The same could be asked of Japanese literature. What do we get as a window into Japanese society? The most popular books out there are manga. I would dare say that this is not entirely the best way to see what Japan is really like on the literary front. Well, then along comes Vertigo books which publishes translations of Japan ’s most popular novels that were not written by Haruki Murakami. Koji Suzuki (author of Ringu and its sequals), Natsuo Kirino (Out and Real World) and other popular Japanese authors are now gracing American bookstore shelves. They provide at least a peak into what the Japanese literary world is like.

One hopes that Arimasa Osawa is a name that will also stay on North American books shelves (I got my copy on Amazon though).

Shinjuku Shark is Arimasa Osawa’s first book in a series of noir detective novels. Published in English by Vertical Books, this series of best-selling crime fiction has won numerous awards including Japan’s Naoki Prize and has been made into films – all Japanese of course. After a decade and a half of acclaim in Japan , this series has finally made it to North American shelves. I had to get it on Amazon, but at least I got it and now that I know the second one (Poison Ape) is coming in October, I will look out for it.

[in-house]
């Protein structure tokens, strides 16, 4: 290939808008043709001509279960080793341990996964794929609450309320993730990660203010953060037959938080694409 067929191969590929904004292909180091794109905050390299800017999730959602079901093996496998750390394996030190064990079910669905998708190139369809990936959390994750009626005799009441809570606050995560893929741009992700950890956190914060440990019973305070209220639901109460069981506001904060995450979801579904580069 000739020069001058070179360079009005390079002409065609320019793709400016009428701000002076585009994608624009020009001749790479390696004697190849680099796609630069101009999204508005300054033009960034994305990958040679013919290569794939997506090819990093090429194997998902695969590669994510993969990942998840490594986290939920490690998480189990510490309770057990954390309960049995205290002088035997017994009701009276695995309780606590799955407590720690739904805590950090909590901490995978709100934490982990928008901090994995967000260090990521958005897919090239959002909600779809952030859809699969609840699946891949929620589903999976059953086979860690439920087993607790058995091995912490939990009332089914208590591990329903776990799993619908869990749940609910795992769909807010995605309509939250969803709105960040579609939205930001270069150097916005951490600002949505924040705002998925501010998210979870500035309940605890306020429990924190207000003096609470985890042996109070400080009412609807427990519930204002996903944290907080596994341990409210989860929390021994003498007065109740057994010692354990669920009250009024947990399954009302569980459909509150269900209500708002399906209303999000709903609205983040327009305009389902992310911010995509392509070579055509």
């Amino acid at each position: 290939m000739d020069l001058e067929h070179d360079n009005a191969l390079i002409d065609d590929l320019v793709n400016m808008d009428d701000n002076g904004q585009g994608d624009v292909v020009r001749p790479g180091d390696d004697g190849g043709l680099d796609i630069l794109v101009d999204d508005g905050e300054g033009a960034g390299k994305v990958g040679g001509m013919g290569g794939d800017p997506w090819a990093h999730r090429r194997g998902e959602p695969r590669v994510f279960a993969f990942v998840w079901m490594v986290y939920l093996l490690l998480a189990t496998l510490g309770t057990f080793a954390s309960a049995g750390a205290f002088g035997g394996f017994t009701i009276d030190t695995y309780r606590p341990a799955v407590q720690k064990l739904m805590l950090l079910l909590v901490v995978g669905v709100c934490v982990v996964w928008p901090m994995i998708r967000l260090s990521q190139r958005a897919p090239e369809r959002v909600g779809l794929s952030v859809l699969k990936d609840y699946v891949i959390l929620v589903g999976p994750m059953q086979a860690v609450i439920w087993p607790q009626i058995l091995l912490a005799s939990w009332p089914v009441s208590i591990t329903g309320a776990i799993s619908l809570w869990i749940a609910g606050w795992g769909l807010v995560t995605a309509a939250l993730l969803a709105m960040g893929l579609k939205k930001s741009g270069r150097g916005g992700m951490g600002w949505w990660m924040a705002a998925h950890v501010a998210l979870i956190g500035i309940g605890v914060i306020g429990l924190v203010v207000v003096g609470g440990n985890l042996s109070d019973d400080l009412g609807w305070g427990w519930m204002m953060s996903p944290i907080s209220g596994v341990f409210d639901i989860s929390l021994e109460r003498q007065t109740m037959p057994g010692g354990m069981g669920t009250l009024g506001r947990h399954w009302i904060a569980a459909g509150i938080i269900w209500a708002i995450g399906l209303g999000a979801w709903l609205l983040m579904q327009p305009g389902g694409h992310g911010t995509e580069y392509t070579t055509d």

Samejima is the quintessential noir detective – tough as nails with a strict, uncompromising moral code and living in a corrupt system that wants him dead, or at least silenced, for what he knows. Samejima (whose name loosely translates into ‘shark’) must find out who is killing cops and his investigation will lead him through the seedy streets of Shinjuku home to criminals, corrupt cops, streetwalkers and Yakuza. Samejima grabs you by the throat from the first page and doesn’t let go until the last. His character and his relationship with the young pop singer Sho will keep you turning pages.

And that was enough for me to recommend this book. However, there were parts of the novel that did not engage me. Some parts might work for a Japanese audience, but did not work for me and may not work for a North American audience. For instance, there are several short chapters seen from the point of view of the unnamed killer. The reader gets insight into what is going on in the killer’s mind. But for me, it wasn’t engaging enough. There was little or no interplay between Samejima and the killer nor was there enough information to get insight into the killer’s motivation (at least not until the last couple of chapters) so as a study in the criminal mind, I found it lacking.